On the subject of Humility Part 2

The recent events of my father's death have made me reconsider the subject of humility. How arrogant of the human species to believe ourselves superior to nature and yet, death is inevitable and we cannot do anything against it - neither can we abate other forces of nature (hurricanes, earthquakes...)
On a more mundane level, how we approach our fellow human beings is a matter of special consideration. I saw my brother last week show a complete lack of humility when dealing with people at the funeral and it reminded me of how Benjamin Franklin approached the subject. You see, Ben Franklin was not an aristocrat; he was a tradesman, a man of the people, used to hard manual labor. He started working at 12 as an apprentice at his brother's printing shop and from those humble beginnings he rose to world class diplomat, inventor extraordinary and statesman. He, however, felt he did not quite fit in with the rest of the aristocracy he frequented in the last half of his life and made a list of the virtues a gentleman should have.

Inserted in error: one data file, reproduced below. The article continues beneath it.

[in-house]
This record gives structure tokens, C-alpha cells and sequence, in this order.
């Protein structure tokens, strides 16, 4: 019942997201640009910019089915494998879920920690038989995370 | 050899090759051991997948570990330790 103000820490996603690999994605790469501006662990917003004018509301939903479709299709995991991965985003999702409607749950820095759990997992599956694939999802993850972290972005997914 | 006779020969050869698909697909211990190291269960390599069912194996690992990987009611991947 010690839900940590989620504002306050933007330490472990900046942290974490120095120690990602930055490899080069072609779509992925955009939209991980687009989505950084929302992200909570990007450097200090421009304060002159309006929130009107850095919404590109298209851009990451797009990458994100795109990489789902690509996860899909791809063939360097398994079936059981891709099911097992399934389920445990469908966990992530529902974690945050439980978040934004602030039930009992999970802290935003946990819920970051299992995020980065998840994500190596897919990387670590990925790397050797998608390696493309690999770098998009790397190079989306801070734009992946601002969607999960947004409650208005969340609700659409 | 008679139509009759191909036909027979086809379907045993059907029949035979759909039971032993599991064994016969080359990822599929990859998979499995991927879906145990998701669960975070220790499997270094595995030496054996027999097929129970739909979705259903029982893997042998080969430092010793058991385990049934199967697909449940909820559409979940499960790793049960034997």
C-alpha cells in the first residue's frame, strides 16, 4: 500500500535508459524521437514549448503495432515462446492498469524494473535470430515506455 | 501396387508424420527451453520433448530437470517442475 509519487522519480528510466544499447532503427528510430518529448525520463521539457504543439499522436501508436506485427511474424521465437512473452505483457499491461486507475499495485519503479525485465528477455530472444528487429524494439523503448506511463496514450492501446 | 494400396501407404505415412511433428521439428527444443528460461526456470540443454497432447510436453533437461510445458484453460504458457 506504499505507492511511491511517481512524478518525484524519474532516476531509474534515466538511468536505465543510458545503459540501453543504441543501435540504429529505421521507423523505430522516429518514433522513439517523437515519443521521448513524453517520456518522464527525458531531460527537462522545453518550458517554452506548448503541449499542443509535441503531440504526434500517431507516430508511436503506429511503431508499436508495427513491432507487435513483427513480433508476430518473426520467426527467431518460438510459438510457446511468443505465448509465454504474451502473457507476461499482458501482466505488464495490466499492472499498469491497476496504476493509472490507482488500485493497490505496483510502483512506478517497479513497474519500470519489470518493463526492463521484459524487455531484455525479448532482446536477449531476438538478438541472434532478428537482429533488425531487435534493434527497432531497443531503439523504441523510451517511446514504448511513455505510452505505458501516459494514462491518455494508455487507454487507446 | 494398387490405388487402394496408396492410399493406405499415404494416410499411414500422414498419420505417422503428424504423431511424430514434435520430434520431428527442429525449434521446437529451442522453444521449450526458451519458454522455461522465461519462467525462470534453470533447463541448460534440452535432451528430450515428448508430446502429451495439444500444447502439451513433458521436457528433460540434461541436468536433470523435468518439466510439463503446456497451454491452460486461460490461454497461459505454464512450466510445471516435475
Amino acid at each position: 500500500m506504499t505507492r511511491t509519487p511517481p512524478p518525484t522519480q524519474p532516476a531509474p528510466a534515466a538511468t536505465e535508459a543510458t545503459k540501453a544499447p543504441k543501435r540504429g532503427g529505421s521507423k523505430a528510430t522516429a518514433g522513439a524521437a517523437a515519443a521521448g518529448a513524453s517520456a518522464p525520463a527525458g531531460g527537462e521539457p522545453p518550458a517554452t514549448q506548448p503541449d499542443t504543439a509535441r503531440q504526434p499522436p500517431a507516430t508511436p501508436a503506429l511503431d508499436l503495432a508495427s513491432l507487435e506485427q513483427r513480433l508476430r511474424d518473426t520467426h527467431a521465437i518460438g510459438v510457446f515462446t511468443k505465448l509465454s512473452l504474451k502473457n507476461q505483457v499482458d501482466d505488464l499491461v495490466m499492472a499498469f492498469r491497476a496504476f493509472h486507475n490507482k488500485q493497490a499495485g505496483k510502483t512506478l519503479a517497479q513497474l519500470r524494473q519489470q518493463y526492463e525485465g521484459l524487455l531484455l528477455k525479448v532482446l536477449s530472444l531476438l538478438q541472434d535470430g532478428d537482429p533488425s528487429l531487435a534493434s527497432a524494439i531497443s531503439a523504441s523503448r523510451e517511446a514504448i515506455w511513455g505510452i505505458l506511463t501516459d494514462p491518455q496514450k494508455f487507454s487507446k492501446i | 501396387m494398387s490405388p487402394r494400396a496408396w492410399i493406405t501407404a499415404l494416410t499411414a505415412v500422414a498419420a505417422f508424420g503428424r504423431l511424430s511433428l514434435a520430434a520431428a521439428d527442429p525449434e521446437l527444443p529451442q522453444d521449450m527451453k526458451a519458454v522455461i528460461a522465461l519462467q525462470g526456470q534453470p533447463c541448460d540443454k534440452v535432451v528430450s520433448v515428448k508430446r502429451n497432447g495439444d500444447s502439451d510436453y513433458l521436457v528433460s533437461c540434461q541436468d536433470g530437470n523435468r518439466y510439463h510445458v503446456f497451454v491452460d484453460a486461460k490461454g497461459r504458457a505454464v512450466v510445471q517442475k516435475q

The list itself is worthy of serious consideration, as is Franklin's method to practice the virtues. As he was told that he sometimes came across as too pedantic and arrogant, he added humility to his list of "gentlemanly virtues". In his words, while he did not think he ever achieved the virtue itself, he made a passable impression of it (which, to me, is a sign he did become humble).
Humility is the one virtue that you lose the moment you realize you have gained it. It is an elusive shadow of a virtue but one worth pursuing, for it greatly helps to allay the roadblocks in the difficult landscape of interpersonal relationships

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